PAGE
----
COLUMBUS (WCMH) — Ohio Secretary of State Frank LaRose wants Ohioans to experience as close to a normal election as possible this November, but he is going to need some help from the legislature to do so.
“Moving the November election is not an option,” LaRose said. “Delaying the November election is not an option and in my mind, we need to be working right now, and we are working right now in Ohio to make sure that we provide a normal election this November.”
First of all, LaRose is certain that polling locations will be able to be open and kept safe on election day. He says retailers have shown how shoppers can get in, find what they need, buy it and get out of a building in an orderly, safe fashion.
This includes the use of masks for employees, limiting the number of people in the building at any given time, marking safe distances for people to observe and high levels of sanitation.
The big difference between November’s general election and the primary election, which just occurred, are time and access to PPE.
Boards of elections have months to plan for how polling locations will operate, how many will be needed and where they will be located. LaRose wants to consolidate the number of polling locations on election day this November and move them to larger venues so more people can go through the process in a safe way and fewer poll workers are needed.
Some people bristle at the thought of reducing the number of polling locations. The whole point of having a polling location in each precinct is so that people with difficulty securing transportation can get to the polls easily on election day.
To accommodate this, LaRose supports increasing the number of early voting locations. Currently, Ohioans can only vote early at their county’s board of elections headquarters. But driving more than five miles is not something most people are willing to do, according to Catherine Turcer, a voter rights advocate with Common Cause Ohio.
Using Franklin County as an example, because the Board of Elections Headquarters is on the north end of Columbus, few people living on the south end of the city go to vote early. Turcer says opening another secure location on the south side would benefit people wishing to vote early.
But simply increasing the in-person early voting locations is not enough, especially if someone cannot risk going to the polls due to their personal health.
As a result, LaRose wants to modernize the system. He says printing off a piece of paper, filling it out, and sending it in just to get more paper to fill out and send back is antiquated and needs to change. He wants Ohioans to be able to request their ballot online. LaRose says it is possible to do this in a secure way.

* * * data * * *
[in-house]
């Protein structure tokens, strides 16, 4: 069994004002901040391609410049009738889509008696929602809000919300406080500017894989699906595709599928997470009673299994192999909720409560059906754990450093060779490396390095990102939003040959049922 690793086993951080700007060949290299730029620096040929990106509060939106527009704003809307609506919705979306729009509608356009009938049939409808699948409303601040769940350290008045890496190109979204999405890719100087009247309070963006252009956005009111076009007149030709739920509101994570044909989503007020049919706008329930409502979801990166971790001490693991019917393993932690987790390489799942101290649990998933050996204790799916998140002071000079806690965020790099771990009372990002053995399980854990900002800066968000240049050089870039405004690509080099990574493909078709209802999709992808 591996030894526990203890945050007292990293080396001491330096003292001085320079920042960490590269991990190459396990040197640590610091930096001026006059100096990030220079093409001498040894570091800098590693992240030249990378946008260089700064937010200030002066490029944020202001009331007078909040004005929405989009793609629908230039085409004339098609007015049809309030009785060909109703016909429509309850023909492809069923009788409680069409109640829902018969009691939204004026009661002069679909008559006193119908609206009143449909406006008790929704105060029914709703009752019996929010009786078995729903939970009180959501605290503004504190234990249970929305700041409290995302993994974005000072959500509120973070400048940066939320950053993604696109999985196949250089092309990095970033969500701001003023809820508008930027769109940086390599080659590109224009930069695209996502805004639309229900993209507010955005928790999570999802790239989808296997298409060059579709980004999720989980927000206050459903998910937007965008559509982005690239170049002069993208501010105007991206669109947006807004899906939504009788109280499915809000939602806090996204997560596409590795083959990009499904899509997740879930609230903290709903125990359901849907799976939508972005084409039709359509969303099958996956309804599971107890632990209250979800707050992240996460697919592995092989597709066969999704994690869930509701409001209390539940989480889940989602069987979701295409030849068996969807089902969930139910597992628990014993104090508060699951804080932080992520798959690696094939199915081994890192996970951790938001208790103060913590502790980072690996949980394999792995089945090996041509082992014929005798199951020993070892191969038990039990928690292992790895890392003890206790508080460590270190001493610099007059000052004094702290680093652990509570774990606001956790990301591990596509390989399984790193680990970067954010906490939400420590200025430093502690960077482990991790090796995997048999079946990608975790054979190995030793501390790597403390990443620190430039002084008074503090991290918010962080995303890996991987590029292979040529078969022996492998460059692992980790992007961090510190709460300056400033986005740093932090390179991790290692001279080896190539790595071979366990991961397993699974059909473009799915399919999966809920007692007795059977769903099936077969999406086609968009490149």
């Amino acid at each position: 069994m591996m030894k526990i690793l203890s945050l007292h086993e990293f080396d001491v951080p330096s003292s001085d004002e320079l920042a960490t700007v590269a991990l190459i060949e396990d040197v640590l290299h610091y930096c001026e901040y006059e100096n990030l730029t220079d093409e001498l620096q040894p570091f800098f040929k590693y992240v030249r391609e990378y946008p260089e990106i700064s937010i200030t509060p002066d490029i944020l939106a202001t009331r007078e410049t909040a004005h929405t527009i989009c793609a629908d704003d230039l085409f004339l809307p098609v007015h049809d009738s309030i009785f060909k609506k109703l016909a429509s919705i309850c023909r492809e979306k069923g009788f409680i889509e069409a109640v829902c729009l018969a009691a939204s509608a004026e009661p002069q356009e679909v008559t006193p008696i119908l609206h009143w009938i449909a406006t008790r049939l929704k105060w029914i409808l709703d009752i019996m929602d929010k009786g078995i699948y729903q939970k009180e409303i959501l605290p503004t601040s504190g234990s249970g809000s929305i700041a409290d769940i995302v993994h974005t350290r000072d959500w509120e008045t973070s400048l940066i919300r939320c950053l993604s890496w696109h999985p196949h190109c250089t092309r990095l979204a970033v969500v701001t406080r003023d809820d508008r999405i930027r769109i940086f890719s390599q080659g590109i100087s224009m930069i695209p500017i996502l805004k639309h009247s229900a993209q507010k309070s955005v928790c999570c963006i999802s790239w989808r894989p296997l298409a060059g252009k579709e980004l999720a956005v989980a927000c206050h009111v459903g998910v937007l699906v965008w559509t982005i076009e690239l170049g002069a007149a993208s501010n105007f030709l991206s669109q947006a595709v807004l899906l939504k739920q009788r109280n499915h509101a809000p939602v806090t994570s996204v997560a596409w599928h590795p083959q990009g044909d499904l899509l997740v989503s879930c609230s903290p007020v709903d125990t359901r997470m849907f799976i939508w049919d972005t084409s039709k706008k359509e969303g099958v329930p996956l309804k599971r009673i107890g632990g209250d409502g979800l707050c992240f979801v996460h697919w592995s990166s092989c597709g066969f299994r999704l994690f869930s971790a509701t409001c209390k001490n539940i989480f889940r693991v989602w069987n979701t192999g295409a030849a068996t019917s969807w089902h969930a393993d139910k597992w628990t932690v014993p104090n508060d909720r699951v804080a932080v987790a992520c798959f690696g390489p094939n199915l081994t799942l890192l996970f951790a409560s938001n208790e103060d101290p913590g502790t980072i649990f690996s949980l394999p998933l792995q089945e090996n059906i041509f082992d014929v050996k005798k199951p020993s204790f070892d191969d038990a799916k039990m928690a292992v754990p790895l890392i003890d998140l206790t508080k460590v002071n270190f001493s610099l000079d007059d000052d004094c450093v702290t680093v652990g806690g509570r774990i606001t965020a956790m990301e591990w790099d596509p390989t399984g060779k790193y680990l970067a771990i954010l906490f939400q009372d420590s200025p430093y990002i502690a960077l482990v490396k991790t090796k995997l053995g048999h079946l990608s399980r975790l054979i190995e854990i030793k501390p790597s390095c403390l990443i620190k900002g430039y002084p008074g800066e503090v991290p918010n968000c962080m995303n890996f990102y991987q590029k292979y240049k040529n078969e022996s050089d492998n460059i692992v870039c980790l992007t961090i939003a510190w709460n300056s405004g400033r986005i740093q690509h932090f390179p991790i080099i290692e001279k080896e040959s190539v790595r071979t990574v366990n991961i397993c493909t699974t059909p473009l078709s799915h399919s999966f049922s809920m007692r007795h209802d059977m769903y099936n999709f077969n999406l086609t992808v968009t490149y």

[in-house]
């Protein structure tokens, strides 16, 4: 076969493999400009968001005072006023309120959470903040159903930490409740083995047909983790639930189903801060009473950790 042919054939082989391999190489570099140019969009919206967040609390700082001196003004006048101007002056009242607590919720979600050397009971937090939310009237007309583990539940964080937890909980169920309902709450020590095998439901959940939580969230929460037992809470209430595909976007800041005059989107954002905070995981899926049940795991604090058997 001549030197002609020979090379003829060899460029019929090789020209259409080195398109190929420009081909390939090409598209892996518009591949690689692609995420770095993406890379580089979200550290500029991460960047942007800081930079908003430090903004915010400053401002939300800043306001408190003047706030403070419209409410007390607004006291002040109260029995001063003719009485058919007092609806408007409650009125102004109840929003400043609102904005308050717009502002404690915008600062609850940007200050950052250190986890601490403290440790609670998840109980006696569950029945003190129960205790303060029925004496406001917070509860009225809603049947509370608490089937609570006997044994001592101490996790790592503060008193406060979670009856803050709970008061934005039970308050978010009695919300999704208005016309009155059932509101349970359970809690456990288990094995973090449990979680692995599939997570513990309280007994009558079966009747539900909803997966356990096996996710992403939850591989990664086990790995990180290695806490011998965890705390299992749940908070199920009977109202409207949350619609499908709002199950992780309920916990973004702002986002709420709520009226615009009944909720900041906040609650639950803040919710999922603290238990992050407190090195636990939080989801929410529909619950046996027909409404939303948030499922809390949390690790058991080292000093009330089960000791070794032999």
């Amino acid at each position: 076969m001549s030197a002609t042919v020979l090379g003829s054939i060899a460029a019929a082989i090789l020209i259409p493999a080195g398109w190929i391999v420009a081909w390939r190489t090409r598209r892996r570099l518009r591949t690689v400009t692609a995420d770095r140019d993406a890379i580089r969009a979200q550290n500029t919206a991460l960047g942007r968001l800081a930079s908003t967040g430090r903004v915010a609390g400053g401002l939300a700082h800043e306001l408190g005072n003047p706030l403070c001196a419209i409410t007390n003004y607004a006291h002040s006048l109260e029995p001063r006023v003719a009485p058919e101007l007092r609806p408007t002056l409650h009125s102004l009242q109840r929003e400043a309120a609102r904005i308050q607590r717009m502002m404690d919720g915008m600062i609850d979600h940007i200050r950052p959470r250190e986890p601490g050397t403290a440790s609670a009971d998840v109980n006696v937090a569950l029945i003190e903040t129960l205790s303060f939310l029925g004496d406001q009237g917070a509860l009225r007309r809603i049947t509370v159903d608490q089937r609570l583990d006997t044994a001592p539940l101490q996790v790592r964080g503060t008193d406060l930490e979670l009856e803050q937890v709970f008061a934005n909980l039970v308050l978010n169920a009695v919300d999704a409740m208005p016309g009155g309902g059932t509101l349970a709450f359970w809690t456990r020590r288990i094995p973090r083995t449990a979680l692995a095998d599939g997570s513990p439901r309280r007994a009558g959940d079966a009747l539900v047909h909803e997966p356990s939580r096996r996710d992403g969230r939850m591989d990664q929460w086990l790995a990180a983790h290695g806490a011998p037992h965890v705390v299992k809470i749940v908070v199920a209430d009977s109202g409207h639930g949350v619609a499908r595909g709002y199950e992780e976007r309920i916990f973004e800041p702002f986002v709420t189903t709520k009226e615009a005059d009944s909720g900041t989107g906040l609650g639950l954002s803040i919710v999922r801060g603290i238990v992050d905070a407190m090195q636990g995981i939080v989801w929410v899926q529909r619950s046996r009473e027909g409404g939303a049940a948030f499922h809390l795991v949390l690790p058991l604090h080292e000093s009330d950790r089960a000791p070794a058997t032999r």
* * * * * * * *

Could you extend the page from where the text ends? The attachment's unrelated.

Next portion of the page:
Every even numbered year, the years where a race for the presidency of the United States, or the governorship of Ohio is on the ballot, the Secretary of State automatically sends every registered voter an application for an absentee ballot. This year will be no different, but LaRose wants lawmakers to permit him to also send a pre-paid return envelope so people do not have to deal with finding a stamp to mail the application back.
He says this will not cost the state a dime since he already has funding from the federal government to cover these costs.
LaRose also say the deadline to request a ballot needs to be changed.
Currently, the last day someone can request an absentee ballot is the Saturday before the election. He says this is impractical and problematic with the delays the U.S. Postal Service is experiencing due to COVID-19.
LaRose is advocating for pushing the deadline back to the Tuesday before the election giving voters seven days to receive their absentee ballot. Further, if they miss the deadline, they will know in plenty of time to figure out where they will need to go to vote in person if they still wish to vote.
LaRose says if voters are encouraged to vote by mail, they will not only know they will be guaranteed to have a say in the outcome of the election, but they will be helping to protect themselves and others from COVID-19.
The system could works out fine if there is a significant number of people voting by mail but some people question whether that will happen. If it doesn’t, reducing the number of polling locations will cause long lines and some people may leave those lines because they can’t not afford to wait.
Ultimately, this will all come down to what lawmakers at the statehouse want to do. LaRose says he doesn’t want to rush them unduly, and wants them to take the time to review his ideas, share their own, and have a discussion about what is practical for November. But he also says they do not have an infinite amount of time to decide what to do.
He says if they have not decided by late summer, it will be too late. Turcer provides a more conservative timetable, stating lawmakers have to act before the end of June or boards of elections will not have time to purchase the new equipment they will need or educate voters enough to have things go smoothly.
LaRose confirms boards of elections need several months not only to procure the equipment, but to test and become familiar with it. Workers at the Franklin County Board of Elections say it would take 90 days to make sure a ballot counting machine is secure and working properly, but that’s not counting the time it takes to find, purchase, and get it shipped to Columbus. LaRose says election equipment is in high demand right now, so items need to be ordered as soon as possible.